Chichester Festival Theatre, Minerva
Three young couples, each with two small children in tow, find themselves "glamping" in adjacent canvas chalets on a Welsh farm. And as the dirt and feathers are scrubbed from the "organic, free range" eggs, so their careful social façades crack and collapse.
This sort of tragi-comic exploration of middle-class angst is usually born and raised in Scarborough, so it's refreshing to welcome Michael Wynne to the club, in his first play for Chichester.
I wasn't sure about the tone at times, and the happy coda didn't quite ring true, but Angus Jackson's production was faultless, with an outstanding set, with real mud, and, you've guessed it, three successive kitchens for the three contrasting couples. And an able cast of campers.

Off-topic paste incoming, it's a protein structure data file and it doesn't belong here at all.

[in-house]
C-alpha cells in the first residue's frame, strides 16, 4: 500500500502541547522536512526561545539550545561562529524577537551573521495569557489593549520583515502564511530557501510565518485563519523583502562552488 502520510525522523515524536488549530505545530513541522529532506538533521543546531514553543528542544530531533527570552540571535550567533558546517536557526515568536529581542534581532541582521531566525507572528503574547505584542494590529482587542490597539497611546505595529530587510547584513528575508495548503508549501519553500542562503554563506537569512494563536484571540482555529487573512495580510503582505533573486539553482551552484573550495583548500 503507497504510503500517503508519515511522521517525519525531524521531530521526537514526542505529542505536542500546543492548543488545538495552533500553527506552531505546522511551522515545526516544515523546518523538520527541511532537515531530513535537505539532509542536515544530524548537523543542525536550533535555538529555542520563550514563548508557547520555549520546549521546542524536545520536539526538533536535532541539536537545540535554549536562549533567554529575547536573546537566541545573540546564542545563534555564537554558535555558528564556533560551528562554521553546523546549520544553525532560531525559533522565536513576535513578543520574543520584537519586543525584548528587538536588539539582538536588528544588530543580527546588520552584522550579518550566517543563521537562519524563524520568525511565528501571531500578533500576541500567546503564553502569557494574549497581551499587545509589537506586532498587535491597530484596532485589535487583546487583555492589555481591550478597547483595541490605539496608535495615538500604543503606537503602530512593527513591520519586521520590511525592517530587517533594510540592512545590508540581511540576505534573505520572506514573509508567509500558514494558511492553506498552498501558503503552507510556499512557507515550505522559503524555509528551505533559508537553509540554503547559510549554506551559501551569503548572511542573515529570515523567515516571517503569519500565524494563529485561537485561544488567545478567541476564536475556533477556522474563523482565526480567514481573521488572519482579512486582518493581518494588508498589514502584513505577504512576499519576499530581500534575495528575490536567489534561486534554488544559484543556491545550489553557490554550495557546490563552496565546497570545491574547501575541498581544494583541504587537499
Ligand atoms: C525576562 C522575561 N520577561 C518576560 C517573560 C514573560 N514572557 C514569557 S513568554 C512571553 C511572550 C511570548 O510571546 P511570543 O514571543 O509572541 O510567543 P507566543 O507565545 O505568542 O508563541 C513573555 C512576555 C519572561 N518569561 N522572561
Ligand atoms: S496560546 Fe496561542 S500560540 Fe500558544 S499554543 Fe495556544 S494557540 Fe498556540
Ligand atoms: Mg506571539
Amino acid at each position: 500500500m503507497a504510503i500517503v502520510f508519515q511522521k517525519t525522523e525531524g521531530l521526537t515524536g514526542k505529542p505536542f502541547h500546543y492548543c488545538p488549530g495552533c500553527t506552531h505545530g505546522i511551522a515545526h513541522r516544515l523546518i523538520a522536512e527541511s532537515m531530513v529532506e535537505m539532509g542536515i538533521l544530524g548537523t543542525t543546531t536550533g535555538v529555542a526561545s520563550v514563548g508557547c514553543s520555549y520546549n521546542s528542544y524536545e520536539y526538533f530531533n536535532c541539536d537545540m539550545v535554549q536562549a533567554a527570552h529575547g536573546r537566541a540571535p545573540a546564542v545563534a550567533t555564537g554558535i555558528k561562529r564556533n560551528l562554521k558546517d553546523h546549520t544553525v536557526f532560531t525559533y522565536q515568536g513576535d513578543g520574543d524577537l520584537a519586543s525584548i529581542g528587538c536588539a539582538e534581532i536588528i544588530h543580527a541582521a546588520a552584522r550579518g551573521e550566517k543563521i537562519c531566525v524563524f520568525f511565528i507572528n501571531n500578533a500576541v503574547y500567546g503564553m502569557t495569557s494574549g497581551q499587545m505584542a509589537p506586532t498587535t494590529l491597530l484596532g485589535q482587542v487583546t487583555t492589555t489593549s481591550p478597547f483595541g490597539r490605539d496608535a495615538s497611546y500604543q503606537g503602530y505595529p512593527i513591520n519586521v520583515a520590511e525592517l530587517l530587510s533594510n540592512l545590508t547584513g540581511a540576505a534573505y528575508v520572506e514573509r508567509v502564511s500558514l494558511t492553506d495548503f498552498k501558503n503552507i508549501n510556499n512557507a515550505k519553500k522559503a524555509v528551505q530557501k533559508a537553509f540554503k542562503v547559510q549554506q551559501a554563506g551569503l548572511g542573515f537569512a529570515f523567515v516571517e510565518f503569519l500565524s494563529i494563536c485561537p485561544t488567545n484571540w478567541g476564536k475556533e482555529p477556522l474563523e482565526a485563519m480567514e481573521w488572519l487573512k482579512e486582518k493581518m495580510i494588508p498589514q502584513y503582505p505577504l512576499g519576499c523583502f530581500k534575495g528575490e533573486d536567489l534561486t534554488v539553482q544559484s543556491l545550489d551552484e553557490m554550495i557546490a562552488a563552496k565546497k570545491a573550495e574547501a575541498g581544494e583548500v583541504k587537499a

Sarah Hadland was the cringe-makingly awful, organized Bridget, Elliot Levey her pathetic ex.
The first couple we meet, and the most likeable, were Dean Lennox Kelly's Alan, all pent-up aggression, and Lucy Montgomery, excellent as the reluctant glamper Justine. Oliver Milburn managed a nicely repulsive charm as City dentist Alistair; his long-suffering, demanding Amanda was played with a toxic smile by Hattie Ladbury.
Completing the cast were two tired children, a stray hen and Bronwyn from the farm, played with growing despair and distress by Lisa Palfrey.